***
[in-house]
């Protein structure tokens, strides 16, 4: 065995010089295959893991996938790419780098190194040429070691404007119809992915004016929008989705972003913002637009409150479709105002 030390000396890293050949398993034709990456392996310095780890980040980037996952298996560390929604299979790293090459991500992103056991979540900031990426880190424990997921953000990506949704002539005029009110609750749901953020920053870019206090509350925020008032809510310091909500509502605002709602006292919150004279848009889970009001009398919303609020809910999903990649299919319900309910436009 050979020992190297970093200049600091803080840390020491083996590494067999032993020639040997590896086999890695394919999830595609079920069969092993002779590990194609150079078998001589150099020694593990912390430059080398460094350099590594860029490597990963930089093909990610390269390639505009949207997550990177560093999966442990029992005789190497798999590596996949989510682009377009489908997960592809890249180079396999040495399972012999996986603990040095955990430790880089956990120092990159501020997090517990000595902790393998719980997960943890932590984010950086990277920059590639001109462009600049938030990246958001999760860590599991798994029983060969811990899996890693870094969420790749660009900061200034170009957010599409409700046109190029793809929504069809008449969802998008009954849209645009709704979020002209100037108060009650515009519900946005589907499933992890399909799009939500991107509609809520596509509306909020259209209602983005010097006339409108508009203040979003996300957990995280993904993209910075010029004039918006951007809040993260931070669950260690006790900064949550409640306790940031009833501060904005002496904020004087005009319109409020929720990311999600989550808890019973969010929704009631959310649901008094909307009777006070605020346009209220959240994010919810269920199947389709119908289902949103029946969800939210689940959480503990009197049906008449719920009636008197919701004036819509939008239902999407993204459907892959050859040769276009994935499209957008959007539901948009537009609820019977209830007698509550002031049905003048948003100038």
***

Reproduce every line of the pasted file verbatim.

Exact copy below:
[in-house]
């Protein structure tokens, strides 16, 4: 065995010089295959893991996938790419780098190194040429070691404007119809992915004016929008989705972003913002637009409150479709105002 030390000396890293050949398993034709990456392996310095780890980040980037996952298996560390929604299979790293090459991500992103056991979540900031990426880190424990997921953000990506949704002539005029009110609750749901953020920053870019206090509350925020008032809510310091909500509502605002709602006292919150004279848009889970009001009398919303609020809910999903990649299919319900309910436009 050979020992190297970093200049600091803080840390020491083996590494067999032993020639040997590896086999890695394919999830595609079920069969092993002779590990194609150079078998001589150099020694593990912390430059080398460094350099590594860029490597990963930089093909990610390269390639505009949207997550990177560093999966442990029992005789190497798999590596996949989510682009377009489908997960592809890249180079396999040495399972012999996986603990040095955990430790880089956990120092990159501020997090517990000595902790393998719980997960943890932590984010950086990277920059590639001109462009600049938030990246958001999760860590599991798994029983060969811990899996890693870094969420790749660009900061200034170009957010599409409700046109190029793809929504069809008449969802998008009954849209645009709704979020002209100037108060009650515009519900946005589907499933992890399909799009939500991107509609809520596509509306909020259209209602983005010097006339409108508009203040979003996300957990995280993904993209910075010029004039918006951007809040993260931070669950260690006790900064949550409640306790940031009833501060904005002496904020004087005009319109409020929720990311999600989550808890019973969010929704009631959310649901008094909307009777006070605020346009209220959240994010919810269920199947389709119908289902949103029946969800939210689940959480503990009197049906008449719920009636008197919701004036819509939008239902999407993204459907892959050859040769276009994935499209957008959007539901948009537009609820019977209830007698509550002031049905003048948003100038």